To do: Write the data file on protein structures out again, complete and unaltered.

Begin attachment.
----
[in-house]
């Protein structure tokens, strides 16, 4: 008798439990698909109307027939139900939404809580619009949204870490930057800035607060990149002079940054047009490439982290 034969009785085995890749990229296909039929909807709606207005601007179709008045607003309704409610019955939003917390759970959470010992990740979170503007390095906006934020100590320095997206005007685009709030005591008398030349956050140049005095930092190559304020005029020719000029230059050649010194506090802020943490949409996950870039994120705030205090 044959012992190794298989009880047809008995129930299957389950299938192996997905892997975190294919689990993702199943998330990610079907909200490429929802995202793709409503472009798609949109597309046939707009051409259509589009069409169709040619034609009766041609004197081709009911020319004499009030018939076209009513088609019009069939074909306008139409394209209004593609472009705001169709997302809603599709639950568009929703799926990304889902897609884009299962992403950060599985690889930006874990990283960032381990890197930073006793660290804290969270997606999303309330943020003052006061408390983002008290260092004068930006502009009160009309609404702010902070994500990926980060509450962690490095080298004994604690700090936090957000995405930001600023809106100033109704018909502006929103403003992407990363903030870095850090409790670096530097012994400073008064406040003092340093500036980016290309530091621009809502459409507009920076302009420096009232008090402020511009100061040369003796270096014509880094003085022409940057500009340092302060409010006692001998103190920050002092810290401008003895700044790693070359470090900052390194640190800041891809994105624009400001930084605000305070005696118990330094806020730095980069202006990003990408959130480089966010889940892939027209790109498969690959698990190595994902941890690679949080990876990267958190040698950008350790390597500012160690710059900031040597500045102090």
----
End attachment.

[in-house]
């Protein structure tokens, strides 16, 4: 008798439990698909109307027939139900939404809580619009949204870490930057800035607060990149002079940054047009490439982290 034969009785085995890749990229296909039929909807709606207005601007179709008045607003309704409610019955939003917390759970959470010992990740979170503007390095906006934020100590320095997206005007685009709030005591008398030349956050140049005095930092190559304020005029020719000029230059050649010194506090802020943490949409996950870039994120705030205090 044959012992190794298989009880047809008995129930299957389950299938192996997905892997975190294919689990993702199943998330990610079907909200490429929802995202793709409503472009798609949109597309046939707009051409259509589009069409169709040619034609009766041609004197081709009911020319004499009030018939076209009513088609019009069939074909306008139409394209209004593609472009705001169709997302809603599709639950568009929703799926990304889902897609884009299962992403950060599985690889930006874990990283960032381990890197930073006793660290804290969270997606999303309330943020003052006061408390983002008290260092004068930006502009009160009309609404702010902070994500990926980060509450962690490095080298004994604690700090936090957000995405930001600023809106100033109704018909502006929103403003992407990363903030870095850090409790670096530097012994400073008064406040003092340093500036980016290309530091621009809502459409507009920076302009420096009232008090402020511009100061040369003796270096014509880094003085022409940057500009340092302060409010006692001998103190920050002092810290401008003895700044790693070359470090900052390194640190800041891809994105624009400001930084605000305070005696118990330094806020730095980069202006990003990408959130480089966010889940892939027209790109498969690959698990190595994902941890690679949080990876990267958190040698950008350790390597500012160690710059900031040597500045102090």